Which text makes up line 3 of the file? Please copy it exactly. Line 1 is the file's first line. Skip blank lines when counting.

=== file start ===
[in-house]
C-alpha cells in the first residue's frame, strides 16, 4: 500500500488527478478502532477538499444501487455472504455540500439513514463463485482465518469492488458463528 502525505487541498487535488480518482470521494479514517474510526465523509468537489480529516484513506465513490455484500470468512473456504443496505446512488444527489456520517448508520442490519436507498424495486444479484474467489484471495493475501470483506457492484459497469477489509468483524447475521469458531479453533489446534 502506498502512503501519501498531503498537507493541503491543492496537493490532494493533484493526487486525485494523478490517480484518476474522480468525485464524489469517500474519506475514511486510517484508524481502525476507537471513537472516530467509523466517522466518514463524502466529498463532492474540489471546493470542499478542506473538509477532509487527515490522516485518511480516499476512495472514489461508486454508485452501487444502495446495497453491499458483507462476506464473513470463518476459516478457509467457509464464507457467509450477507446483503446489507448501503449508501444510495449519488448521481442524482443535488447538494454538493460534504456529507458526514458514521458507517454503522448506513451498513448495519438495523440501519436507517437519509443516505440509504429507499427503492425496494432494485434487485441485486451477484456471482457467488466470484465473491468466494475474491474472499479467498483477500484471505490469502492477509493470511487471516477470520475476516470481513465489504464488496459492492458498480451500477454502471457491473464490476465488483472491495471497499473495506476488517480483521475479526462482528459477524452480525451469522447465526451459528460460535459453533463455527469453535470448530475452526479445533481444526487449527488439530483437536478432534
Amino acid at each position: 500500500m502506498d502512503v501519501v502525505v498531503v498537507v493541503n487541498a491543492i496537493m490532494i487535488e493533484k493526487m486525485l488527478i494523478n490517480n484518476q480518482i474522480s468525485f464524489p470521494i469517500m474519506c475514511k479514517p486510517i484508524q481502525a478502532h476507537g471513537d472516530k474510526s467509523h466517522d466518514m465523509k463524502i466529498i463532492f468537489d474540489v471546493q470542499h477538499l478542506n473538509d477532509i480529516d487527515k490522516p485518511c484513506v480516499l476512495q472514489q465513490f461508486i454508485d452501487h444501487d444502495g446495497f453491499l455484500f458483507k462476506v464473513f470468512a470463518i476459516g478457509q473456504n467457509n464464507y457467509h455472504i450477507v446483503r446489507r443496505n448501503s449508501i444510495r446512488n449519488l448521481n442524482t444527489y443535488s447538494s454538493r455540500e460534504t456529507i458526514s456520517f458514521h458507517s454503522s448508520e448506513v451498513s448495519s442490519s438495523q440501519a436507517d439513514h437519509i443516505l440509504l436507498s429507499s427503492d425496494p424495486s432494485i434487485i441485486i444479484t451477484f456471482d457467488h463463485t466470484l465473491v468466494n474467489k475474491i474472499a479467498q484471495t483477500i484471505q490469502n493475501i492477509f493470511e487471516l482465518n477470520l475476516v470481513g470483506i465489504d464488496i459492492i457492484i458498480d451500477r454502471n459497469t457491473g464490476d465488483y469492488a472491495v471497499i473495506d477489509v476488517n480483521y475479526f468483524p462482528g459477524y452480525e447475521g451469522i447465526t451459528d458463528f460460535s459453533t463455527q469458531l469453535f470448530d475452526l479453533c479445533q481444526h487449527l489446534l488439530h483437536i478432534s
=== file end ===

Amino acid at each position: 500500500m502506498d502512503v501519501v502525505v498531503v498537507v493541503n487541498a491543492i496537493m490532494i487535488e493533484k493526487m486525485l488527478i494523478n490517480n484518476q480518482i474522480s468525485f464524489p470521494i469517500m474519506c475514511k479514517p486510517i484508524q481502525a478502532h476507537g471513537d472516530k474510526s467509523h466517522d466518514m465523509k463524502i466529498i463532492f468537489d474540489v471546493q470542499h477538499l478542506n473538509d477532509i480529516d487527515k490522516p485518511c484513506v480516499l476512495q472514489q465513490f461508486i454508485d452501487h444501487d444502495g446495497f453491499l455484500f458483507k462476506v464473513f470468512a470463518i476459516g478457509q473456504n467457509n464464507y457467509h455472504i450477507v446483503r446489507r443496505n448501503s449508501i444510495r446512488n449519488l448521481n442524482t444527489y443535488s447538494s454538493r455540500e460534504t456529507i458526514s456520517f458514521h458507517s454503522s448508520e448506513v451498513s448495519s442490519s438495523q440501519a436507517d439513514h437519509i443516505l440509504l436507498s429507499s427503492d425496494p424495486s432494485i434487485i441485486i444479484t451477484f456471482d457467488h463463485t466470484l465473491v468466494n474467489k475474491i474472499a479467498q484471495t483477500i484471505q490469502n493475501i492477509f493470511e487471516l482465518n477470520l475476516v470481513g470483506i465489504d464488496i459492492i457492484i458498480d451500477r454502471n459497469t457491473g464490476d465488483y469492488a472491495v471497499i473495506d477489509v476488517n480483521y475479526f468483524p462482528g459477524y452480525e447475521g451469522i447465526t451459528d458463528f460460535s459453533t463455527q469458531l469453535f470448530d475452526l479453533c479445533q481444526h487449527l489446534l488439530h483437536i478432534s